Despite their obvious mischief-making, Musharraf’s government takes no action against the jihadi terrorists.
The Harkatul Mujahideen and the Lashkar-e-Taiba have long been sending jihadi terrorists into Indian Kashmir. But the very same outfits are also responsible for acts of violence and provocation in the Shia-majority Pakistani Kashmir.
Fourteen people died in Gilgit in the most recent sectarian clashes, which were sparked off by attacks on a leading Shia religious leader, and a week earlier, on officials of Aga Khan health agency. The perpetrators of those attacks belonged to the Harkatul Mujahideen, whose leader Fazlur Rehman Khaleel, was released in late-December for the want of evidence. Hafiz Saeed, leader of the Lashkar-e-Taiba, is roaming free too; making his usual incendiary speeches, this time targeting the Shias of the north.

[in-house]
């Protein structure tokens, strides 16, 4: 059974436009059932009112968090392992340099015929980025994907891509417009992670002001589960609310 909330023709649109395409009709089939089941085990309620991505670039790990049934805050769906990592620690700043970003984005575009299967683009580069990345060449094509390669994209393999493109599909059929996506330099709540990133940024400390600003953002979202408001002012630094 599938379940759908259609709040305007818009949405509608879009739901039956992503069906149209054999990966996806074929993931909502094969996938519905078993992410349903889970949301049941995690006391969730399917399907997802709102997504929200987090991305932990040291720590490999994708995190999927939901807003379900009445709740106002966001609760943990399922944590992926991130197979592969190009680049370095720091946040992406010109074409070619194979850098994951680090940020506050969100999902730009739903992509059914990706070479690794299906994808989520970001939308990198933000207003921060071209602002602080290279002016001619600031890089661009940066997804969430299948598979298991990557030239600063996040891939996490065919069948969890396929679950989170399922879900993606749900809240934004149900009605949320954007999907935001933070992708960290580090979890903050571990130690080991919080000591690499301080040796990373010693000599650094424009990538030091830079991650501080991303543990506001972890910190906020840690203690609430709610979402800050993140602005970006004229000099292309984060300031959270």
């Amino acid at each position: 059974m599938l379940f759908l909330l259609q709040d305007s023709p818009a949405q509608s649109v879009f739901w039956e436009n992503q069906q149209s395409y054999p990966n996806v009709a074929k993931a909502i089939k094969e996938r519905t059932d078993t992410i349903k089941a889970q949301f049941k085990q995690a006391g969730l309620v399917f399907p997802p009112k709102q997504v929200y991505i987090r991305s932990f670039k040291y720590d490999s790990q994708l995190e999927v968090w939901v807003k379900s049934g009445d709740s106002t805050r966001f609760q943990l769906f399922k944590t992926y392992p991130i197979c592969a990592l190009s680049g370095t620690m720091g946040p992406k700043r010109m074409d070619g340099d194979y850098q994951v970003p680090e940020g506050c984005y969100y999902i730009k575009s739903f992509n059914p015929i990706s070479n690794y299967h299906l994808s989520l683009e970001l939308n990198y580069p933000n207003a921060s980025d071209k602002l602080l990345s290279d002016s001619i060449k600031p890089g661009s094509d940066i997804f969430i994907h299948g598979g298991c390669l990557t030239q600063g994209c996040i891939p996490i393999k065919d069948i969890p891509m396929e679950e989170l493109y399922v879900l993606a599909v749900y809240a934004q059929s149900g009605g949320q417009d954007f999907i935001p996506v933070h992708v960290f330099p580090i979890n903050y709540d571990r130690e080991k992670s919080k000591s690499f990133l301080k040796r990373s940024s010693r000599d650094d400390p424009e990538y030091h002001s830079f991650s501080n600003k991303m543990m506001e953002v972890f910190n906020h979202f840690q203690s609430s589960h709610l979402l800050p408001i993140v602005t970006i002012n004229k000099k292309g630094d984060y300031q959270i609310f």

There may not be enough legal evidence to implicate these leading jihadis; but the brazenness with which they are allowed to carry on their business points to a certain reluctance on the part of Musharraf to keep them in check. Anyone reading or hearing Musharraf’s public statements would end up believing that the General’s intention to curb sectarian terrorism is real; but the precious little he has actually done suggests that Musharraf’s money is not where his mouth is.